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Nano Specifications

16.6" x 15.6" x 33.4"
released date


the nano weighs 41.9 pounds


video camera included
Arrow left
Arrow right
phone controllable
battery life


self charging
has wifi

Editorial Review

Most telepresence robots have the personality of, well, an iPad, because that's what a lot of them use for a face. The Sanbot Nano, on the other hand, has the personality of a small child and an animated visage to match, with big eyes, a tuft of brown hair and an anime-style smile when its user wants it to express delight. Despite having a name that implies smallness, the Nano is actually larger than most small children and is as much a personal companion as it's a bot that you'd send to your office to attend meetings when you're stuck at home.

The Nano's face is a touch screen that, when it isn't serving as the visage of a moody youngster, is filled with apps, many of which need to be downloaded (via the Nano) from the Sanbot app store. The Nano is powered by Alexa and when Alexa mode is turned on it can do anything an Amazon Echo can do, including play music and give you the news. However, it also lets you play games and you don't need to touch the screen to play them. The Nano's built-in camera can function much like an Xbox Kinect, registering your hand movements. Nano actually inserts you into the game, showing a small image of you on the screen waving your hand and interacting with game objects -- chopping fruit in Fruit Ninja, for instance.

And this cute little buddy really can serve as a telepresence bot. The Q-Link app shows you what the Nano sees with its camera and lets you steer it around, checking up on your home when you aren't there or interacting with employees at your workplace. The text-to-speech function lets you tell the Nano what to say and you'll hear the response in return. A set of icons lets you set the Nano's facial image to a wide range of expressions, so you can frown menacingly at employees if you find them goofing off in the snack room. You can also use it as a smartphone to make video calls to other Nano users -- or just send text messages.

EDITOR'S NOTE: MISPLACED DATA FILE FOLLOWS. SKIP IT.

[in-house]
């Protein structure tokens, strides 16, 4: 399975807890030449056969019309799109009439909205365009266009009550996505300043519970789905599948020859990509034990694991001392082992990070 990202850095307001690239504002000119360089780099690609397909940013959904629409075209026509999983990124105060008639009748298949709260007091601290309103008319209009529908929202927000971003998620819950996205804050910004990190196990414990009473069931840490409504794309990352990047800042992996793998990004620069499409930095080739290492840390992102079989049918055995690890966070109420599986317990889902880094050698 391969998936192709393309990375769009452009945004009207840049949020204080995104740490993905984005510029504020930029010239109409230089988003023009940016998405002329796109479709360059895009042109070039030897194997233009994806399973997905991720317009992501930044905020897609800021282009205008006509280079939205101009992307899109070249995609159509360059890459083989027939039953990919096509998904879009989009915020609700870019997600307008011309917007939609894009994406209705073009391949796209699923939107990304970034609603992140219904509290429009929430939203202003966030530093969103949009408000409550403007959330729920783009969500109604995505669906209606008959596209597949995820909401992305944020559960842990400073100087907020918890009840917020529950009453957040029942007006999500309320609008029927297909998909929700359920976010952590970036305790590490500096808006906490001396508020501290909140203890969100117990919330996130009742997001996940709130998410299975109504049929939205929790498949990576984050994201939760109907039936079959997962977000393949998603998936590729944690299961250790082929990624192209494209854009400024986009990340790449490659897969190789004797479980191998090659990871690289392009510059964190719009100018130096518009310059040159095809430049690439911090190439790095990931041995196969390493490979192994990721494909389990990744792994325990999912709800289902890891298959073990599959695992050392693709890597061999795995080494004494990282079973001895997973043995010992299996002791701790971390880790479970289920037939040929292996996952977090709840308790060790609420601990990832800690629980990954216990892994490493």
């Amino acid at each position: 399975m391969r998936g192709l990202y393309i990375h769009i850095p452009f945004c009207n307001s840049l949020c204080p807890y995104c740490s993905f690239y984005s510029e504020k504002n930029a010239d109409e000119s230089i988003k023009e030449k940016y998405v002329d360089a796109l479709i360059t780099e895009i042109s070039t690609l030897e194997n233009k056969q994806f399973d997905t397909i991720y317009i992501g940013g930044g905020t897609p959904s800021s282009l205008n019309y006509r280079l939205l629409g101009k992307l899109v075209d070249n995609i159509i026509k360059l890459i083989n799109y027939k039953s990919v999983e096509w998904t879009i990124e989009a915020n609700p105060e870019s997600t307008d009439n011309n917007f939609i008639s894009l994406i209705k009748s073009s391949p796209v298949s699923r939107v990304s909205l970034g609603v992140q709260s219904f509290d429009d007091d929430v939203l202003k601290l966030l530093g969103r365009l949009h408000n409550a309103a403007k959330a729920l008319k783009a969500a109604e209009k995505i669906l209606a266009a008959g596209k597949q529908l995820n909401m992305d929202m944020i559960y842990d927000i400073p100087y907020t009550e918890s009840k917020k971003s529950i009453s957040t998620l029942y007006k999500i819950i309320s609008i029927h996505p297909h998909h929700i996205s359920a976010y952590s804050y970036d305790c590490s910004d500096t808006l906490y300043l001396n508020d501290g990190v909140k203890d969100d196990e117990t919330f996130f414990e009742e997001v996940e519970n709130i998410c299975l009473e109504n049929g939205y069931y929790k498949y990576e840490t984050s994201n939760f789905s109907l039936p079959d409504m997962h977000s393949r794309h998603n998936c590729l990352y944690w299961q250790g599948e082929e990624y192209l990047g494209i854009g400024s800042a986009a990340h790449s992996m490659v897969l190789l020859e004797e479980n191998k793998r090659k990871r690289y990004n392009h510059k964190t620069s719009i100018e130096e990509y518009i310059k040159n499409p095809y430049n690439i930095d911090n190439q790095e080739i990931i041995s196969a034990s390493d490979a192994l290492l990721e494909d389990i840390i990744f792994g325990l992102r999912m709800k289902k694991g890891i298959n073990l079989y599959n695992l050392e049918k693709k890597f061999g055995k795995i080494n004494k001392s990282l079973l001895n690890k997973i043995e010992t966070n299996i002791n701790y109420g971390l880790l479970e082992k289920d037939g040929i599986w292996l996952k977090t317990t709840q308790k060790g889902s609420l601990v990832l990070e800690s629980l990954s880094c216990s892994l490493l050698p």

For other telepresence robots, see the tiny Varram System Appbot Link or the Adventure Labs Keebot.

Sanbot Nano | Reviewed by Botdb | Rating: 5

Nano Reviews From Around The Web


Through the accompanying mobile app, users can see what the Nano is seeing remotely, and they can also monitor all devices they have connected to the Qihan cloud.

Tom's Guide

Has 50 sensors installed to help it circumvent obstacles in its path and can recognize voices and detect when a person enters the room.

Tom's Guide

Boasts Amazon Alexa integration...can use it to order food, shopping, and play music...just one issue: an Amazon Echo Dot can do all those things at a fraction of the price.

Tom's Guide

You can also control it from anywhere, using the Q-Link mobile app...Q-Link also lets you live-stream video, and can convert your texts to voice messages.

Tom's Guide

The robot's object detection sensors are supposed to help it watch over the house and sound an alarm if unexpected activity takes place.

Tom's Guide